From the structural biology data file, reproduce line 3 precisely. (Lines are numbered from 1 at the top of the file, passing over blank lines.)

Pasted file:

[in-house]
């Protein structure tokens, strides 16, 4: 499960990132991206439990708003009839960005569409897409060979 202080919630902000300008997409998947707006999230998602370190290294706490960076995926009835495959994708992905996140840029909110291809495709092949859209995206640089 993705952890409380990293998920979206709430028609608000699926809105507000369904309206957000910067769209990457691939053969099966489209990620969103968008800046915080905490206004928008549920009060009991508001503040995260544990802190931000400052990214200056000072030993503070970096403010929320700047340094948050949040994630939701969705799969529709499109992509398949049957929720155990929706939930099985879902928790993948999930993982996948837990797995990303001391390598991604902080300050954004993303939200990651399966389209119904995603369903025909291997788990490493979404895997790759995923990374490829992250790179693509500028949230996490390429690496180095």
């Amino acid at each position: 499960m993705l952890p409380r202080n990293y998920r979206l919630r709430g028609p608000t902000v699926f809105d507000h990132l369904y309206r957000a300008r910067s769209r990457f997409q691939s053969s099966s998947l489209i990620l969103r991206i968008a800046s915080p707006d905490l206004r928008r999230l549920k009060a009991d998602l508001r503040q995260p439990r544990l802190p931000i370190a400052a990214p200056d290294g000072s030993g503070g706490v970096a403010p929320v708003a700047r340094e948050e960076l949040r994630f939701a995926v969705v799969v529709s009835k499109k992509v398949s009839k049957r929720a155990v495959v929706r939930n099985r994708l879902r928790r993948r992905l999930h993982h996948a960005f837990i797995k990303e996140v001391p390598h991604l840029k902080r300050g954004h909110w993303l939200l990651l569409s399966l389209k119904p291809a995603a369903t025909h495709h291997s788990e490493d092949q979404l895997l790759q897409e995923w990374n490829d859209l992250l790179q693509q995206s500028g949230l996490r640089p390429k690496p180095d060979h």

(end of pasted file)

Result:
């Amino acid at each position: 499960m993705l952890p409380r202080n990293y998920r979206l919630r709430g028609p608000t902000v699926f809105d507000h990132l369904y309206r957000a300008r910067s769209r990457f997409q691939s053969s099966s998947l489209i990620l969103r991206i968008a800046s915080p707006d905490l206004r928008r999230l549920k009060a009991d998602l508001r503040q995260p439990r544990l802190p931000i370190a400052a990214p200056d290294g000072s030993g503070g706490v970096a403010p929320v708003a700047r340094e948050e960076l949040r994630f939701a995926v969705v799969v529709s009835k499109k992509v398949s009839k049957r929720a155990v495959v929706r939930n099985r994708l879902r928790r993948r992905l999930h993982h996948a960005f837990i797995k990303e996140v001391p390598h991604l840029k902080r300050g954004h909110w993303l939200l990651l569409s399966l389209k119904p291809a995603a369903t025909h495709h291997s788990e490493d092949q979404l895997l790759q897409e995923w990374n490829d859209l992250l790179q693509q995206s500028g949230l996490r640089p390429k690496p180095d060979h």